Cash Flow Funding

Changes in Cash Flow Funding

The net cash flow in or out for a business for an accounting period must be matched by changes in cash flow funding.

If we use the example cash flow statement below, the top half of the cash flow statement shows the cash flows in and out due to operating. financing and investing activities, the final figure (highlighted in green) represents the net cash flow out of the business, in this case 57,000.

In order for this to happen, the business must match this cash flow out with additional cash flow funding.

The bottom half of the cash flow statement (highlighted in blue) shows how this additional cash flow funding has been found by showing the changes in the various sources of funds available.

In this example a net cash flow out of the business of 57,000 has been funded by an increase in the overdraft of 43,000, an increase in loans of 9,000, and finally the owner has injected a further 5,000 of capital.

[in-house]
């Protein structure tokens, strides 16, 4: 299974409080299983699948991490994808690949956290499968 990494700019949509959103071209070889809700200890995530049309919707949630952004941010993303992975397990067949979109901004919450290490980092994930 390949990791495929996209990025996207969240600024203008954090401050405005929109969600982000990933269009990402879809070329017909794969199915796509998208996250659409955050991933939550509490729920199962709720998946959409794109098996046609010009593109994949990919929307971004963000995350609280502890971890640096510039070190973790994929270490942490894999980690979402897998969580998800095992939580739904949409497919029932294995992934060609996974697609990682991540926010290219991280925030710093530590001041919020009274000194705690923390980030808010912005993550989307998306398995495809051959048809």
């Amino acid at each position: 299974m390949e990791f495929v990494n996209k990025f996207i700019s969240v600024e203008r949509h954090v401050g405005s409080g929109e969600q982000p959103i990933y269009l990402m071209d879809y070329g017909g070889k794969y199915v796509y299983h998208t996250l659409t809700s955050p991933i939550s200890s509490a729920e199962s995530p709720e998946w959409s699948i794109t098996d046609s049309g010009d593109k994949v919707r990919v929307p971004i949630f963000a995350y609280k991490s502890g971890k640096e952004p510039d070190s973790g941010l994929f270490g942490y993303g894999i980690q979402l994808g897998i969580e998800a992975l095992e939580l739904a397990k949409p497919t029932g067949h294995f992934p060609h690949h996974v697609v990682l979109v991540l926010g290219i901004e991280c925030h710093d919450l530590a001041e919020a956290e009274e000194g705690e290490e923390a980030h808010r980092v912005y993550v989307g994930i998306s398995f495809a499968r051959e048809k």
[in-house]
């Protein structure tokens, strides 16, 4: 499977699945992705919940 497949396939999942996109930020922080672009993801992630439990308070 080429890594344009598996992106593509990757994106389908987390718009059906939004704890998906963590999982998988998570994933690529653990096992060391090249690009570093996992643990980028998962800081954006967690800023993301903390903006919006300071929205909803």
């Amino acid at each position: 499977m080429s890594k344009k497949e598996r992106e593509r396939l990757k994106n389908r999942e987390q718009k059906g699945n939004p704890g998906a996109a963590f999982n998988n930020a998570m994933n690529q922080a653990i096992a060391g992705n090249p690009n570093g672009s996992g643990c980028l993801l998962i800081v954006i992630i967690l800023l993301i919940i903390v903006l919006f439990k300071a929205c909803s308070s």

Cash Flow Funding
Receipts from trade (EBITDA) 8,000
Less to fund working capital -30,000
Operating Cash Flow -22,000
Interest paid 2,000
Bank loan repayments 20,000
Other loan repayments 1,000
Financing Cash Flow 23,000
Capital expenditure on fixed assets 14,000
Capital receipts from the disposal of fixed assets -2,000
Investing Cash Flow 12,000
Net cash received/(paid) -57,000
Change in
Bank overdraft 43,000
Bank loans 9,000
Other loans
Owner Capital 5,000
Funding 57,000

The two sides must always be equal, that is to say the net cash flow in or out of the business must be matched by changes in cash flow funding.

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